Feature: Chinese-sponsored solar-powered boreholes tackling water stress in Kenya's arid lands

NAIROBI, Nov. 26 (Xinhua) -- Winifred Nzioka's face lit up when a male farmhand delivered several jerrycans of water to her homestead on a balmy late afternoon to quench the thirst of mooing cows.

The middle-aged mother of five has put up a permanent house sandwiched between sunbaked farms at the heart of the southern Kenyan county of Machakos, which is in the grip of a prolonged dry spell.

A few yards from Nzioka's homestead is a public school where a solar-powered borehole sponsored by a Chinese entrepreneur is providing respite to water stress that used to torment residents of the arid plains that dot Machakos County.

The small-holder farmer told Xinhua during a recent interview that water woes are now behind her since she can draw the commodity from the solar-powered borehole at a modest fee.

"I have benefitted a lot from the borehole where I obtain water for my cows and domestic consumption. We are happy because clean drinking water is now on our doorstep," said Nzioka.

Completed in around May, the solar-powered borehole at Kwakatheke Primary School, adjacent to Nzioka's home, is the brainchild of Li Xia, the chief executive officer and co-founder of Shenzhen Solar Run Energy Company Limited.

Through a partnership with local not-for-profit groups, Li has leveraged solar solutions to address water stress in Machakos and other Kenya's drylands bearing the brunt of climate-induced droughts.

Li, who had just landed from Egypt where she attended the UN climate conference, said harnessing solar power to pump water from boreholes is helping tackle the growing scarcity of the resource in Africa's climate hotspots.

Fabian Daniel, an 18-year-old farmhand, was in his element as he chaperoned two heifers that carted away 20-liter jerrycans filled with water drawn from a kiosk fed by the solar-powered borehole.

"We used to trek for about five kilometers and spend upwards of two hours to reach a water source, but it is no longer the case; now we are obtaining the commodity at this kiosk which is on our doorstep," said Daniel.

The young son of peasant farmers said he currently spends less than thirty minutes drawing water from the kiosk and carting it home for domestic consumption and irrigating crops.

"I think this water project is good for rural Kenyans affected by drought. We have to look for a way to make water available for these communities, including drilling boreholes. Underground water is more reliable than rain," said Li.

She noted that solar power, a renewable source of energy, could aid Kenya's quest for a green transition besides enhancing sustainable water supply for underserved rural communities.

Li stressed that access to a reliable water supply will enable Machakos villagers to undertake climate-resilient agricultural practices, boost their food security and broaden their revenue streams.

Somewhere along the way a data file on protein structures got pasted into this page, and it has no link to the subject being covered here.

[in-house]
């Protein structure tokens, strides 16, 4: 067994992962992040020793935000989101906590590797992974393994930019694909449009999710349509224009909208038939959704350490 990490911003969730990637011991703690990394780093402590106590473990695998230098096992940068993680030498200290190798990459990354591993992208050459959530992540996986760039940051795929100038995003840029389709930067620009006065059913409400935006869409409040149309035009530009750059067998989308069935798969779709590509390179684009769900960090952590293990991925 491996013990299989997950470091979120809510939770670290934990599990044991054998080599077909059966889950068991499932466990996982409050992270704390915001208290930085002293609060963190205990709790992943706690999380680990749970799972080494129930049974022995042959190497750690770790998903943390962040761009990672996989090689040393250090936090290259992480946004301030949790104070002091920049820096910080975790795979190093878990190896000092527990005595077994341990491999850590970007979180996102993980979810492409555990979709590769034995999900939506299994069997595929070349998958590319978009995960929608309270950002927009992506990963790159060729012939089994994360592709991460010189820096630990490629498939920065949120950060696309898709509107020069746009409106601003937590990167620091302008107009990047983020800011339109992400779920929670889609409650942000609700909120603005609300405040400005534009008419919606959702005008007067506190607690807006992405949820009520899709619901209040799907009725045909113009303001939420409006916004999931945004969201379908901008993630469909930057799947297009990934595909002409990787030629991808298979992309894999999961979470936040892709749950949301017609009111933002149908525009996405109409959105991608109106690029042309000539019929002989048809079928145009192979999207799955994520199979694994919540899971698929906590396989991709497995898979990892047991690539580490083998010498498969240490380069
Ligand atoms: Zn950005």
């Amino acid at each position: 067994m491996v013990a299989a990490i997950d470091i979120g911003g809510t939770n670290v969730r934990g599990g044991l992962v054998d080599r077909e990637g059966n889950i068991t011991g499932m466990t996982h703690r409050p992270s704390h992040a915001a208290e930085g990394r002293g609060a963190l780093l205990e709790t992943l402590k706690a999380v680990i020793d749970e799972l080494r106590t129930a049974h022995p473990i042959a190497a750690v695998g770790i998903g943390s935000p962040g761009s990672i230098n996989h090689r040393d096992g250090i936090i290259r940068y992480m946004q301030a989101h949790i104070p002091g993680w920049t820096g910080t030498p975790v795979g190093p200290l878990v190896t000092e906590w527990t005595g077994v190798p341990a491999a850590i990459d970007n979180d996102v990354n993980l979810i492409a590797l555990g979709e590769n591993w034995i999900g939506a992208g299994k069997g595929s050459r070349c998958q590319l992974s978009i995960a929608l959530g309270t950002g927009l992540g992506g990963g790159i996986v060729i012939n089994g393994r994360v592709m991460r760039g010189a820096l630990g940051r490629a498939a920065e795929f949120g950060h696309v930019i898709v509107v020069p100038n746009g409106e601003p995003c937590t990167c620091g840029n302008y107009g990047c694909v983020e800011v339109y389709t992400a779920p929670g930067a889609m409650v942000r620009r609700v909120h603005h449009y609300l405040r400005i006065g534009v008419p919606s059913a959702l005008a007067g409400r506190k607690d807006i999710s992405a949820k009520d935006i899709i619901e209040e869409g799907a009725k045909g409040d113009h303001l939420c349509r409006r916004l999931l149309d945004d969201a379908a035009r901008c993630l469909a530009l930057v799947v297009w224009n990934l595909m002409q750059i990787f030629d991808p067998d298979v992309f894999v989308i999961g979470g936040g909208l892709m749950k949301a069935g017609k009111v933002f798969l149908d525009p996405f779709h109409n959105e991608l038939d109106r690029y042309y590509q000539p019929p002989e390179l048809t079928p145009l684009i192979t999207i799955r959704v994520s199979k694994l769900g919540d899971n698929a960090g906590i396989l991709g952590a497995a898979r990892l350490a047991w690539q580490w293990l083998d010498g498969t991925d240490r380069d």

"Water is not only helping them to drink, but also helping them to increase productivity in their farms. And solar power is a must; because in off-grid areas, you cannot draw water from underground sources without solar energy," said Li.

Li said courtesy of a strategic partnership with local enterprises and charities, her company has been able to utilize China's prowess in underground water utilization to tackle access gaps in Kenya's arid and semi-arid areas.

More than five million liters of clean drinking water has been delivered to households since the completion of the solar-powered borehole project and the kiosk in May this year, said Tajinder Singh, managing director of Project Maji, a not-for-profit social enterprise that has partnered with Li to tackle water woes in Kenya.

Singh added that the public primary school is provided with one thousand liters of safe drinking water daily to help quench pupils' thirst, irrigate trees and improve sanitation and hygiene.

Singh disclosed that one 20-liter jerrycan of water is sold at 2.5 Kenyan shillings (about 0.02 U.S. dollars) at the kiosk, adding that regular monitoring is conducted to ensure the commodity meets the safety and quality threshold.

Susan Kennedy, principal of Kwakatheke Primary School, said the establishment of a solar-powered borehole has improved the academic performance and health of her 107 pupils.

"The children have been spared the agony of trekking long distances under scorching heat to look for water. The borehole water is safe for drinking and children are also using it to nurture trees and maintain the hygiene of their classrooms," said Kennedy. 

Editor: Yu Huichen